Business & Investment

From housing complex to industry: Wharton Equity Partner Success Story

Peter Lewis, Chairman and President of Wharton Equity Partners. Image courtesy of Wharton Equity Partners

Since its founding in 1987, Wharton Equity Partners and its affiliates have been involved in over $ 2 billion in transactions. The company has built up experience across a variety of business cycles, strategies, and real estate types, including home development for sale, self-storage, condominiums, and more recently industry.

Peter Lewis, Chairman and President of Wharton Equity Partners, talks about the company’s move to the last mile distribution sector, the opportunities and challenges posed by current market conditions, and how technology can further transform the sector.

What motivated you to diversify your investment strategy and focus on industrial assets?

Lewis: Wharton has always been proud of his ability to look at the broader themes of the market and identify rising opportunities. As a result, it became clear that e-commerce was becoming more powerful and influential in 2017, and from our point of view, we realized that it could make a big difference in the industrial sector. Recognizing this as an important opportunity, we have leveraged our 30 years of experience to quickly move to an asset class that has been very successful for the company.


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The pandemic has accelerated the demand for industrial products. As a result, how much has the capital allocation to this type of project increased?

Lewis: When we decided to start investing in the industry, we saw it as a major transition and invested almost all the resources of the time into this sector. To raise capital for a successful shift, we sold all apartment assets (a total of nearly $ 500 million at the time). Today, Wharton has completed over $ 400 million in transactions in this area and remains our main focus.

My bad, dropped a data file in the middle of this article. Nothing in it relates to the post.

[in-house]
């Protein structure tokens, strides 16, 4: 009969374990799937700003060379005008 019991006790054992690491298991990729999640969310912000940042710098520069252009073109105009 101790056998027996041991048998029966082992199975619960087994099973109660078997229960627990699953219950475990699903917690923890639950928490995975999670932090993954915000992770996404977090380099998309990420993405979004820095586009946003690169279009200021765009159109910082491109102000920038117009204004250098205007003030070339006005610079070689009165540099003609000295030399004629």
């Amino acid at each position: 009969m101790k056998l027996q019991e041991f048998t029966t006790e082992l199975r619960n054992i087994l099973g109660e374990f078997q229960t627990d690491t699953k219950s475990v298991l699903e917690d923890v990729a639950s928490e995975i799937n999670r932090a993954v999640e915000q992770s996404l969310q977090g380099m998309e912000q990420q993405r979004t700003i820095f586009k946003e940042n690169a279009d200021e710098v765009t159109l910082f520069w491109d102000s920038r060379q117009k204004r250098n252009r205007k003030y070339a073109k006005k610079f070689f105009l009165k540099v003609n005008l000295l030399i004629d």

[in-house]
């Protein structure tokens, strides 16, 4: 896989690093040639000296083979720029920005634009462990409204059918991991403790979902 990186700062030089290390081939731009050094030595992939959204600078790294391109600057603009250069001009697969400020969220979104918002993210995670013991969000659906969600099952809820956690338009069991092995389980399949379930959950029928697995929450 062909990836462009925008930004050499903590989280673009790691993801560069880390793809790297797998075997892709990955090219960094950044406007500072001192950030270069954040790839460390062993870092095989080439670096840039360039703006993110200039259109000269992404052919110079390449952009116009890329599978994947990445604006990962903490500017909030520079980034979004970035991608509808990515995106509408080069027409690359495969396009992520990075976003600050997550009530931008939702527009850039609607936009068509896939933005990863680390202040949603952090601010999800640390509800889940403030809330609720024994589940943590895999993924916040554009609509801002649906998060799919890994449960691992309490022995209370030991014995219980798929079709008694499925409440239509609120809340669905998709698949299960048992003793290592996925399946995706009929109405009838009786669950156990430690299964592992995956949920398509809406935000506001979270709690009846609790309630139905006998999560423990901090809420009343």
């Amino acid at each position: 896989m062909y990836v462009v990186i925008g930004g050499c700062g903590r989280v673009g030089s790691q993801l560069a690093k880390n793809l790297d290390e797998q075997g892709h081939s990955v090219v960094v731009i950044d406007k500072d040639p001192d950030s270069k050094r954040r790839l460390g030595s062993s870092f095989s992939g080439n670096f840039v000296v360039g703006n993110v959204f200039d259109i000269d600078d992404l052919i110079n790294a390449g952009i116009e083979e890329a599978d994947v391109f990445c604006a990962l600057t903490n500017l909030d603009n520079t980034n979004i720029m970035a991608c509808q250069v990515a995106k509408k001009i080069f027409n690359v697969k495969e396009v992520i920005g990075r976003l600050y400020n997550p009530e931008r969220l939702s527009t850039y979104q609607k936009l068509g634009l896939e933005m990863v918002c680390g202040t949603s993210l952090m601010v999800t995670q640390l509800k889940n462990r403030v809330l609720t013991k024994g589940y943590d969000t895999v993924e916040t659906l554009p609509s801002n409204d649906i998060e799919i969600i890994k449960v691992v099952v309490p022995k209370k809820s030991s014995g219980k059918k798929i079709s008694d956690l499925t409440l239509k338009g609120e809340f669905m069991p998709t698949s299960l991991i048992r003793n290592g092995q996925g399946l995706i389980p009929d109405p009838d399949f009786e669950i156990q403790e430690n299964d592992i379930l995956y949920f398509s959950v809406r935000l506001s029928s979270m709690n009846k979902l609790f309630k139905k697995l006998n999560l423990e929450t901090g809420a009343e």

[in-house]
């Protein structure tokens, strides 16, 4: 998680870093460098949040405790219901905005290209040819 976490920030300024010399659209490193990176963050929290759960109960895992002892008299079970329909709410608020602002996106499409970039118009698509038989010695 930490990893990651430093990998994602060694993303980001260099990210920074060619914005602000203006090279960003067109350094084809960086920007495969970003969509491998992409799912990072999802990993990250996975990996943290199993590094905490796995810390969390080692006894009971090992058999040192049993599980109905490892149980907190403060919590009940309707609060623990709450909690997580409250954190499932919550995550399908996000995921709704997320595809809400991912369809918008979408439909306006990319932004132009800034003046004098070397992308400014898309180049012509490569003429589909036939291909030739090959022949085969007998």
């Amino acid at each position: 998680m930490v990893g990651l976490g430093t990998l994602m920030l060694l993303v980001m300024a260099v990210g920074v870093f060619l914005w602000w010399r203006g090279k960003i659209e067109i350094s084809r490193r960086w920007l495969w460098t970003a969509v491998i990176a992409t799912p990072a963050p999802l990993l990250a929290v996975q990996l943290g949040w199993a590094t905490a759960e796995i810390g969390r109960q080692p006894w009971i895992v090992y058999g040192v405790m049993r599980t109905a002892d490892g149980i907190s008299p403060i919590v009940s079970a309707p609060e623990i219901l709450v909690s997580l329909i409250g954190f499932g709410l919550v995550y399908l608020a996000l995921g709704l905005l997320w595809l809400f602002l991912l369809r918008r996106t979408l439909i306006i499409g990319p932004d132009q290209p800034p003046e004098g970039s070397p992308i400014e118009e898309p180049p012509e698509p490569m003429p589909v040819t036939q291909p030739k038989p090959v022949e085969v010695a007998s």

How much of the increasing demand comes from last mile logistics and how much is it from the construction and home remodeling industry and more local businesses for health care?

Lewis: Industrial evolution divides the market between traditional localized manufacturers that have traditionally filled many warehouses across the country and the vast network of last mile distribution centers that are essential for large e-commerce suppliers. Did. As these e-commerce companies continue to grow exponentially, the need for real estate is causing an extreme shortage of supply in the industrial market. This still does not undermine the role of traditional industrial manufacturers that operate most of the industrial real estate nationwide.

However, the decline in the amount of real estate to meet the increasingly complex demands of today’s distribution giants such as Amazon has created a complete storm of rent increases resulting from limited supply and surge in demand.Overall, we can see it Industrial rents are rising and vacancies are declining As a product of this phenomenon.

How do you compare the future outlook for industrial asset types with other asset types?

Lewis: Industrial has a completely unique position in commercial real estate and is now well-positioned to significantly outperform other traditional asset classes. Reasoning listens to its vast potential for rent growth.Tenants due to lack of supply to meet growing demand for e-commerce tenants, who account for most of the surplus industrial real estate You have to pay more and more rent For a space that suits their needs. Warehouse space rents have already risen astronomically, sometimes over 30 percent.

The SoPhi Logistics Center in South Philadelphia is one of our recent projects. What was the most difficult part of this development and what worked?

Lewis: When we first began to consider the development of the SoPhi Logistics Center, there were some clear challenges to overcome. Most important of these was the fact that the city of Philadelphia had never done this before, so there was no actual reference point for the project in terms of rent and tenant type. In addition to this, the previous site was in a completely devastated state.